Treasury Management · July 20, 2020

Deter ACH Fraud by Monitoring Your Accounts

If you've been in business long enough to remember heading to the bank with canvas deposit bags stuffed with checks and cash, you know what a time-consuming and risky hassle that could be. The evolution of electronic bank-to-bank transfers through the automated clearing house, or ACH, has proven invaluable to business owners. It helps them conserve resources, as well as improves security and safety.

If you've been in business long enough to remember heading to the bank with canvas deposit bags stuffed with checks and cash, you know what a time-consuming and risky hassle that could be. The evolution of electronic bank-to-bank transfers through the automated clearing house, or ACH, has proven invaluable to business owners. It helps them conserve resources, as well as improves security and safety.


ACH basics

Today's ACH system, which facilitates the electronic movement of funds between banks, is probably best known for direct deposit. This feature ensures that take-home pay seamlessly appears in employees' bank accounts every payday. It also provides the infrastructure for the same-day payments made popular by social payment platforms.

This national system launched in 1974 by pulling together a number of regional ACH networks. It's currently overseen by the National Automated Clearinghouse Association, an industry-backed organization known as Nacha.

Having evolved exponentially from its old-school mainframe roots, the ACH system handles tens of billions of transactions worth tens of trillions of dollars every year. While long popular for payroll purposes, it's taken longer for businesses to adopt the ACH system to pay vendors and other invoices. Today, electronic transfer is becoming an increasingly popular method of business-to-business payment.

Avenues for ACH fraud

For all of the technological advances the ACH system has made, it remains a prime target for criminals. Just as fraudsters found ways to scam the system when it relied upon paper checks, they've discovered how to electronically siphon funds from unsuspecting companies.

As many as one-third of businesses experience ACH fraud per year, with fraudsters tapping systems through:

  • Email-based phishing attacks
  • Account takeovers
  • Bogus payroll activity
  • Deceptive communications appearing to come from the FDIC
  • Fake appeals around topical issues such as the coronavirus

Once a thief gains access to an account, there's little to guard against the funds disappearing. These attacks can leave you scrambling for cash while customer trust in your business erodes.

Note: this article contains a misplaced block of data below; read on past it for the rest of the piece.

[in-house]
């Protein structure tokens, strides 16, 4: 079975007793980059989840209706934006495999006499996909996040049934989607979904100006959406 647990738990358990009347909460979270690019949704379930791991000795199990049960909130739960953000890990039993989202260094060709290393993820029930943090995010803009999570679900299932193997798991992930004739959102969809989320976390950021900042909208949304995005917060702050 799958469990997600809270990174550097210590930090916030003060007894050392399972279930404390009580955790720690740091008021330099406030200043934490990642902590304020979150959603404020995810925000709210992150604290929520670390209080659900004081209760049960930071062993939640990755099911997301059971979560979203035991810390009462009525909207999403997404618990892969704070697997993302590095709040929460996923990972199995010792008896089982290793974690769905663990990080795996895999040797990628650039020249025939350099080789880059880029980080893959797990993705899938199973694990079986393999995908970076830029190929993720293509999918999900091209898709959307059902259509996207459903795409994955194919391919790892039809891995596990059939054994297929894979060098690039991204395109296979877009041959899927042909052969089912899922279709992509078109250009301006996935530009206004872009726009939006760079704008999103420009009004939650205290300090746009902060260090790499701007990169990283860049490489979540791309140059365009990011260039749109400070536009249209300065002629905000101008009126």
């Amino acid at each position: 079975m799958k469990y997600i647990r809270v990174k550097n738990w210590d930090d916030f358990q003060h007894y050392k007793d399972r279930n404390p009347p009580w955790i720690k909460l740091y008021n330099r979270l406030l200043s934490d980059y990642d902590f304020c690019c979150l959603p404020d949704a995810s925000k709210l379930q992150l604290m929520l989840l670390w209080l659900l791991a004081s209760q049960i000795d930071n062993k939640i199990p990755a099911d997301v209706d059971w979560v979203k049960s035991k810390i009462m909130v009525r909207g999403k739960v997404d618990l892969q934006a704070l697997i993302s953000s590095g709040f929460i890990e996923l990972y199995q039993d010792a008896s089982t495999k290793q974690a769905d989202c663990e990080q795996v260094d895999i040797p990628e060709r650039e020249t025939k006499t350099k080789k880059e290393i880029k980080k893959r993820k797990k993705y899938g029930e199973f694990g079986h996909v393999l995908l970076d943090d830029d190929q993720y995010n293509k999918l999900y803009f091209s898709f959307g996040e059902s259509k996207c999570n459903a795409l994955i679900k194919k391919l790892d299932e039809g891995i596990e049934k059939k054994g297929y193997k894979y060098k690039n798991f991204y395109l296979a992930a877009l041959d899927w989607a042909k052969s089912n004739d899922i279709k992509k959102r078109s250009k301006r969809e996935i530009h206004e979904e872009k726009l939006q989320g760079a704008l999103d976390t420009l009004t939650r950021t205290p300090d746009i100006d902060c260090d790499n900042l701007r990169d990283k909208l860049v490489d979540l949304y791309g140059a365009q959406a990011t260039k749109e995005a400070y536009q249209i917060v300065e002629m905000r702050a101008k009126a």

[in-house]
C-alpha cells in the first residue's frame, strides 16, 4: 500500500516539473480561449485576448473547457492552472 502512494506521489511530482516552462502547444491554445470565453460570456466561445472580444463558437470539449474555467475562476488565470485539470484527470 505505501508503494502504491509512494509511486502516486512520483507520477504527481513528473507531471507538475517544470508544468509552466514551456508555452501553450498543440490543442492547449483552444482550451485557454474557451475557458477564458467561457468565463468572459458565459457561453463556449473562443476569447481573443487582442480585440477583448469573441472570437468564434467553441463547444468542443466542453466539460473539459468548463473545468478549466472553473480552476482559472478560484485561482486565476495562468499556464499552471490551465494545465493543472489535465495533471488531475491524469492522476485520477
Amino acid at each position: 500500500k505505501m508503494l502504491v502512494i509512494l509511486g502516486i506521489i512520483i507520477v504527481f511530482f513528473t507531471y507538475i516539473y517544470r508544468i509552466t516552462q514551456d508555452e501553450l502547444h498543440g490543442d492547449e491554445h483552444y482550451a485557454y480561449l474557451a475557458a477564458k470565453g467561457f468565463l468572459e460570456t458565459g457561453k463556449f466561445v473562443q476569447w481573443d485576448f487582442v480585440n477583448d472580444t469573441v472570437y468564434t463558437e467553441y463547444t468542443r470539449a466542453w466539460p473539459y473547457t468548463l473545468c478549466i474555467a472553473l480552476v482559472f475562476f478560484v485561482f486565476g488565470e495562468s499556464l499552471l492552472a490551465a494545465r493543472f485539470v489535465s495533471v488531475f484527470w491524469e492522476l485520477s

Keep an eye on your accounts

To head off automated clearing house fraud, many banks have ramped up protective measures such as encryption, multifactor authentication and sophisticated transaction oversight.

As for your business, it's essential to stay on top of the virtual cash flows in your accounts. To help, many banks have developed automated monitoring services that feature:

  • Streamlined oversight of all transactions
  • Filtering capabilities to facilitate automatic payments to trusted vendors
  • Additional approval requirements for unfamiliar transactions
  • Proactive notifications of suspicious activity

Because business accounts receive less leeway than personal accounts, there's added urgency to spot and address ACH fraud. For example, if a fake vendor withdraws thousands from your company account, you only have a day to notify your bank if you hope to recover the stolen funds.

The virtually frictionless process behind ACH payments can enhance your business' cash flow. To truly enjoy the upside, it's critical that you don't let your guard down.

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This information is provided for educational purposes only and should not be relied on or interpreted as accounting, financial planning, investment, legal or tax advice. First Citizens Bank (or its affiliates) neither endorses nor guarantees this information, and encourages you to consult a professional for advice applicable to your specific situation.